This article is part of our DraftKings PGA series.
Winner's Share: $2.25
FedEx Cup Points: 600 to the Winner
Location: Brookline, Mass.
Course: The Country Club
2021 champion: Jon Rahm (Torrey Pines)
For a ranking of every golfer in the field, check out RotoWire's Majors Value Meter.
The Country Club, known familiarly as "Brookline," has been home to some of the biggest moments in the history of golf, including what is largely viewed as the seminal moment in the sport in the United States - the 1913 U.S. Open. It was then that Francis Ouimet, a 20-year-old unknown amateur with a 10-year-old caddie by his side, defeated the two titans of English golf, Harry Vardon and Ted Ray, in an 18-hole Monday playoff and trigger the U.S. golf boom. The Open had returned to Brookline only twice more ever since, for the 1963 and 1988 national championships. Now, the best golfers in the world will converge again in New England during one of the most pivotal and uncertain times the sport has ever seen.
Just days after the debut of the controversial LIV Golf Series, world No. 1 Scottie Scheffler, No. 2 and defending champion Jon Rahm and staunch PGA Tour supporters Rory McIlroy and Justin Thomas headline a 156-man field that also will include more than a dozen golfers who took part in the LIV opener last week in London. Most notable is Phil Mickelson, who skipped the Masters and defense of his PGA Championship title in the aftermath of his controversial Saudi Arabia comments and has not played a Tour event in five months.
Brookline was last seen by many golf fans at another monumental moment in the sport's history, the 1999 Ryder Cup, when Justin Leonard sank the winning putt on the 17th green on Sunday, leading to his teammates charging the green, completing the Americans' remarkable comeback and landing Leonard on the cover of Sports Illustrated. We should also note that they did play the 2013 U.S. Amateur at Brookline. It was won by Matt Fitzpatrick and featured 16 others who will be in this field, among them Scheffler, Thomas, Xander Schauffele, Will Zalatoris, Max Homa and soon-to-be LIV player Bryson DeChambeau. Mickelson, Sergio Garcia and Jim Furyk will remember Brookline from the '99 Ryder Cup.
Since 2013, Gil Hanse and his design team have been renovating the course, sort of on an ongoing basis until 2019, all while trying to maintain the integrity of a golf club that dates to the late 1800s and was one of the five charter members of the USGA back in 1895. There are 27 holes on the property, the original 18-hole track and an 9-hole course added later, and this week's layout will be a composite of both.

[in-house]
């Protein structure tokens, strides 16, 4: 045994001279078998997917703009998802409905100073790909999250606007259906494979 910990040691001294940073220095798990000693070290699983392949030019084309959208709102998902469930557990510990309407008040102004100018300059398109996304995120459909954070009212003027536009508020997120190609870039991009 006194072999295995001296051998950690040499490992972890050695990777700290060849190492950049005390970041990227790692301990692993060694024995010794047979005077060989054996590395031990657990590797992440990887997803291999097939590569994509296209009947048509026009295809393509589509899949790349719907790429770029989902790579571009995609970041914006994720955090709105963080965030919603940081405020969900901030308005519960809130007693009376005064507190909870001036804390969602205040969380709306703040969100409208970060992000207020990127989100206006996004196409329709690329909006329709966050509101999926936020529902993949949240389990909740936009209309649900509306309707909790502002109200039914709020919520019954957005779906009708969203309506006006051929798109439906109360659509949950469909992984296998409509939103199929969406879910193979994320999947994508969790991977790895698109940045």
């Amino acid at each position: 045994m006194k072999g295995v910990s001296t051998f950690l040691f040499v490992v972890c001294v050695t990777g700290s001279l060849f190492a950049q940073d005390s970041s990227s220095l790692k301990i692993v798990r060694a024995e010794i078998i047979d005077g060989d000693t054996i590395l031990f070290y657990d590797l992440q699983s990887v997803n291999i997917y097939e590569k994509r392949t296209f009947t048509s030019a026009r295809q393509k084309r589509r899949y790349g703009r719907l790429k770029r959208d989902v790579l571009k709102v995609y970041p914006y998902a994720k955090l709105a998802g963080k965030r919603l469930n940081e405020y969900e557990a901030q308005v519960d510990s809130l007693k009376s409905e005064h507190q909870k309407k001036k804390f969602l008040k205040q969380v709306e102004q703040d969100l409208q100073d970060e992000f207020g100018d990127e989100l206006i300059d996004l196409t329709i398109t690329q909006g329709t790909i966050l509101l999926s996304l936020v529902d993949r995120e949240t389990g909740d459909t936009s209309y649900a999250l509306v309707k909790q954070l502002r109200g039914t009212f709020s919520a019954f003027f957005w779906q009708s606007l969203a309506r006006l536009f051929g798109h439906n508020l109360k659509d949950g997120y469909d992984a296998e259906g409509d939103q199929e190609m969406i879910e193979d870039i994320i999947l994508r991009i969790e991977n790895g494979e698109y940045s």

At under 7,300 yards, The Country Club is not long by today's standards and is far shorter than last year's uber-long Torrey Pines. So shorter hitters can compete this week, as long as they are accurate. The fairways are narrow, the rough is penal. At one spot on the third hole, the fairway is only nine yards wide. In some spots, the golfers will have more than traditional U.S. Open rough to negotiate. They'll face thigh-high fescue. And unlike at the PGA Championship, there will also be thick greenside rough surrounding the tiny, super-fast surfaces. Getting tee shots in the fairway might be the only way to stop the ball on those greens, which are the smallest in all of major championship golf this side of Pebble Beach, averaging only 4,400 square feet. Many of the poa/bentgrass greens are thin and narrow, almost like an extension of the fairways, and they mostly slope from back to front with runoffs into rough or many of the seven dozen bunkers on the course, some of which are very deep. There is water on four holes, and they are largely grouped: 9, 10, 11 and 13. Oh, there are also dog legs to blunt distance. So the course has myriad defenses, even if the wind doesn't blow. If it does, and it looks like it will, look out. As in many major championships, missing in the right place will be paramount.